(R)evolution: legacy, representations and contemporary experiences
Deadline: Saturday 3rd April, 2017
Friday 5 May 2017
Institut du Monde Anglophone, 5 rue de l’École de Médecine, 75005 Paris
1917, the year of the Russian Revolution, is considered to have changed the
face of the world and its consequences can still be felt today. This upheaval
of the political and social order not only had a symbolic meaning, but also a
long-lasting and far-reaching impact.
For the Russians, 1917 was a year of Revolutions against the privileges of the
nobility and of part of the upperclasses, against hunger, against war, against
corrupted and indifferent politicians, against the exploitation of industrial
workers and peasants, against the appropriation of their labour, against phony
revolutionaries and the conniving intelligentsia, in short, against the status quo. Have those
demands, which appeared a hundred years ago, really been answered to? Are they
different from those of today’s European societies?
Capitalism or communism, free market or planned economies, individualism or
solidarism, the Western world or the Eastern bloc, siding with the
United-States or with the Soviet Union, the CIA or the KGB, democracy or
totalitarianism, submission or revolt… To what extent have the analysis of
history and of our contemporary societies been steeped in the divisions which arose in 1917?
A century later, what is the legacy of this revolution? How can we define the
concept of “revolution” today? Does it still evoke the uprising of a people
and a change of political regime? Or has the idea of a revolution become
synonymous with evolution and progress, in a scientific and technological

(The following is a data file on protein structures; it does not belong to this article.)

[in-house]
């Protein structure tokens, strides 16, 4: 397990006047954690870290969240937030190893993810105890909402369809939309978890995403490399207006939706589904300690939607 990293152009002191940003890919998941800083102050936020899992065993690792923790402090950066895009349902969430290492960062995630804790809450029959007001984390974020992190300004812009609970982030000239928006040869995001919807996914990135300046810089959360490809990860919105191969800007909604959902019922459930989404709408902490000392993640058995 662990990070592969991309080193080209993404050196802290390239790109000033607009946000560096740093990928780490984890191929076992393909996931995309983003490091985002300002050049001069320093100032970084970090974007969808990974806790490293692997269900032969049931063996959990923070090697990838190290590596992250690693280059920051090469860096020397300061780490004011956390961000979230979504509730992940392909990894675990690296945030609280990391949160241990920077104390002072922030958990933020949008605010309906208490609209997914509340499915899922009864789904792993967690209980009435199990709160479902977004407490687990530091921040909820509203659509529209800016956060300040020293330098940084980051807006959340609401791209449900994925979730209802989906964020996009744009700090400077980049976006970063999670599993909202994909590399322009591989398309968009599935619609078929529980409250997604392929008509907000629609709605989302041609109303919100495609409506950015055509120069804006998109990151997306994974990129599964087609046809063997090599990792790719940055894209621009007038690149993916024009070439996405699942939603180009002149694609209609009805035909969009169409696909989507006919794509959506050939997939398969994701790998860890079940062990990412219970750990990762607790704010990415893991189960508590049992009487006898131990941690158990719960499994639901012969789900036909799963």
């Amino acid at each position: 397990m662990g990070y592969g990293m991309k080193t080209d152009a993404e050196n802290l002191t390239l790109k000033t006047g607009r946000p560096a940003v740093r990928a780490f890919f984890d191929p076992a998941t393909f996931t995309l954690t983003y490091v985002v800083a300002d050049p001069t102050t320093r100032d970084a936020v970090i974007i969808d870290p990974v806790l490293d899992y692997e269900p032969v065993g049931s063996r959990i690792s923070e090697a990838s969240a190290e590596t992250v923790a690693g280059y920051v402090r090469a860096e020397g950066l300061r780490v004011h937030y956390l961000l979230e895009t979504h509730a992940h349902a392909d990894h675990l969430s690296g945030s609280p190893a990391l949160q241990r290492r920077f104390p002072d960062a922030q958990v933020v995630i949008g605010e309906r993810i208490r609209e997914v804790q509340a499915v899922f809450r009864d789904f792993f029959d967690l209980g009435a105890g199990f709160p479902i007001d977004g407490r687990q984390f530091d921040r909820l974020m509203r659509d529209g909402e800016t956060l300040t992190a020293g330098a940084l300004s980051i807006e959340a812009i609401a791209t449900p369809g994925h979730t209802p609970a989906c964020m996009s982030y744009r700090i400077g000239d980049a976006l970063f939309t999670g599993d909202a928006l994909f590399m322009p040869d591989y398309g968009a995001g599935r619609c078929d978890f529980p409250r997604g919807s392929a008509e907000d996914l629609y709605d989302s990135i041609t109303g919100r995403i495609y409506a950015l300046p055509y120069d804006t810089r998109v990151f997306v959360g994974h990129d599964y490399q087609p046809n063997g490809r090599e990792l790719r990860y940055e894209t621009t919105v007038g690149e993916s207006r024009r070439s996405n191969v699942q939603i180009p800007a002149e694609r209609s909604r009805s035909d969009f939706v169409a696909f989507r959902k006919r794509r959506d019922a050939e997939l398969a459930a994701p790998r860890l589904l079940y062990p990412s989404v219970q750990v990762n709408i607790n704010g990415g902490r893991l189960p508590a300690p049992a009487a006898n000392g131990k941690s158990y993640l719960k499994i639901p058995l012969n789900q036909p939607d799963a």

sense? Does evolution now mean revolution?
With the centenary of the Russian revolution being celebrated this year, the
Réseau de jeunes chercheur.e.s en Histoire Culturelle of the University
Sorbonne Nouvelle- Paris 3, a network of young researchers in Cultural History
built around a seminar entitled Cultural history / Circulation, reception,
mediation run by Mrs Svetla
Moussakova, will dedicate its fourth conference to a reflection on the theme
(R)evolution, understood as cultural legacy and as an idea or a concept. The
goal is to question the Russian Revolution and the experiences and
contemporary perceptions of the “Revolution” in European and Mediterranean societies
from a multidisciplinary point of view, by addressing social, cultural,
political and technological questions.
This conference will be organized around five main themes. The issues raised
below are ones that might be considered, but they are only suggestions.
(R)EVOLUTION: LEGACY, REPRESENTATIONS AND CONTEMPORARY EXPERIENCES
How the Cultural History writes the (r)evolution
How can we define and characterize the concept of (r)evolutions from the
point of view of cultural history?
What semantical analysis can we give of the (r)evolution?
(R)evolutions: a reality or a theoretical construct invented by historians?
How do people who have experienced, or are experiencing, first hand a